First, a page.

New Analysis Quantifies Economic Impact of Regional Greenhouse Gas Initiative in Ten States
November 15, 2011
In a new report, "The Economic Impacts of the Regional Greenhouse Gas Initiative on Ten Northeast and Mid-Atlantic States," Analysis Group researchers have quantified the economic benefits from implementation of a multistate regional greenhouse gas initiative.
The study, which will be the focus of an article in The Electricity Journal (December 2011), examines the impact of investments made by 10 states that participate in the Regional Greenhouse Gas Initiative, or RGGI, in its first three years of existence. It is the first report to measure the economic impact of such a program across all states in the region by focusing on the actual impacts of economic activity, using a rigorous "follow the money" approach and well-established modeling tools and methods.
The Analysis Group team – Managing Principal Susan F. Tierney, Vice President Paul J. Hibbard, Manager Andrea M. Okie, and Associate Pavel G. Darling – “tracked the path of RGGI-related dollars as they leave the pockets of generators who buy CO2 allowances, show up in electricity prices and customer bills, make their way into state expenditure accounts, and then roll out into the economy.”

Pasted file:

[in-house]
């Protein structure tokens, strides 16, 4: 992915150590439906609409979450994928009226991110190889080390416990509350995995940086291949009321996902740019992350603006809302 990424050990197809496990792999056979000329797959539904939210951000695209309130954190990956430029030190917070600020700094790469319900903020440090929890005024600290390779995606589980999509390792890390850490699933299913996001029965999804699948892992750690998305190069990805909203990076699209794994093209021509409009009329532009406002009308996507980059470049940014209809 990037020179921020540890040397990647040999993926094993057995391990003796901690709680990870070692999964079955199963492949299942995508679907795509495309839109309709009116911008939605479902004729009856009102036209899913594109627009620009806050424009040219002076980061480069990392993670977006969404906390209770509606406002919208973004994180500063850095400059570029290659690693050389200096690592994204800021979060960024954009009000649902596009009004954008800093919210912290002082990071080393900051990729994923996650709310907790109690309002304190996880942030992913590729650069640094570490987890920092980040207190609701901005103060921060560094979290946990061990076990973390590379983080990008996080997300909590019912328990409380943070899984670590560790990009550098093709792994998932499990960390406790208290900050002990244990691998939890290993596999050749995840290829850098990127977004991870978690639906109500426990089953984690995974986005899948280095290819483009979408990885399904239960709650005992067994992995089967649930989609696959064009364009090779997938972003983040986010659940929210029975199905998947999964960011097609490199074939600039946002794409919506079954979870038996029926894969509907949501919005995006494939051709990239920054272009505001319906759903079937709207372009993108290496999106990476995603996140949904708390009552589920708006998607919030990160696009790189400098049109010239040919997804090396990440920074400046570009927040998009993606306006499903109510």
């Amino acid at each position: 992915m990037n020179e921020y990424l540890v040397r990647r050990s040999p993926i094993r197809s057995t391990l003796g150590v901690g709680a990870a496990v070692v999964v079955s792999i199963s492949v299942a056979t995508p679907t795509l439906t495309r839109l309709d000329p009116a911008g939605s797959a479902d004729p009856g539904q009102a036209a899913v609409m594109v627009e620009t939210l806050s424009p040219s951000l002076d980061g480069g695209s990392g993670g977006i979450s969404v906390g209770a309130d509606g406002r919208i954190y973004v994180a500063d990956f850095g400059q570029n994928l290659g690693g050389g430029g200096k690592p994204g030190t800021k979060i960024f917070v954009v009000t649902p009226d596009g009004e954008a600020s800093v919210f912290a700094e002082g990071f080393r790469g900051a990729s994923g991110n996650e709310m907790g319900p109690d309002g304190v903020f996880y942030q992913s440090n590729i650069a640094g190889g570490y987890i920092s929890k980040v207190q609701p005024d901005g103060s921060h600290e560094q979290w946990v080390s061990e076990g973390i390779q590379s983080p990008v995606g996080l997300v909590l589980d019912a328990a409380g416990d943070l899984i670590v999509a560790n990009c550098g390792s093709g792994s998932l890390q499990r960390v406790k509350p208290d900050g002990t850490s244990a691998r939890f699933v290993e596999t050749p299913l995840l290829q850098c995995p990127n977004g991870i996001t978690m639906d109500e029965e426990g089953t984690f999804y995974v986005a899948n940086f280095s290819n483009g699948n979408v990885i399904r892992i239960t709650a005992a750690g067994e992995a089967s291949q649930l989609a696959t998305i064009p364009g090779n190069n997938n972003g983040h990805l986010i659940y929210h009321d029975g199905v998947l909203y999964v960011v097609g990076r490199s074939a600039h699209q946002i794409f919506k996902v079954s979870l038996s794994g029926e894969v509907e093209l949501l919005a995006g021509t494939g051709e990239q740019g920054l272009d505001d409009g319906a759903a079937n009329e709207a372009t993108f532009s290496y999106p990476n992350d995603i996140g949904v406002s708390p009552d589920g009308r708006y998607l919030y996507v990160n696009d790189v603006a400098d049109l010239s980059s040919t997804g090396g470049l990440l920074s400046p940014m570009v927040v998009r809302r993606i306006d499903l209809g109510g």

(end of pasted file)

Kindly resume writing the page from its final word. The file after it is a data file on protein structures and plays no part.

Key findings include:
- The regional economy gains more than $1.6 billion in economic value added (reflecting the difference between total revenues in the overall economy, less the cost to produce goods and services)
- Customers save nearly $1.1 billion on electricity bills, and an additional $174 million on natural gas and heating oil bills, for a total of $1.3 billion in savings over the next decade through installation of energy efficiency measures using funding from RGGI auction proceeds to date
- 16,000 jobs are created region wide
- Reduced demand for fossil fuels keeps more than $765 million in the local economy
- Power plant owners experience $1.6 billion in lower revenue over time, although they overall had higher revenues than costs as a result of RGGI during the 2009-2011 period
The authors conclude that "by carefully examining the states' implementation of RGGI to date, based on real data, we hope to provide a solid foundation for observations that can be used by others in future program design and to inform deliberations about RGGI going forward." The report has garnered widespread media coverage, including mentions in the New York Times, the Baltimore Sun, ClimateWire, and several online sites.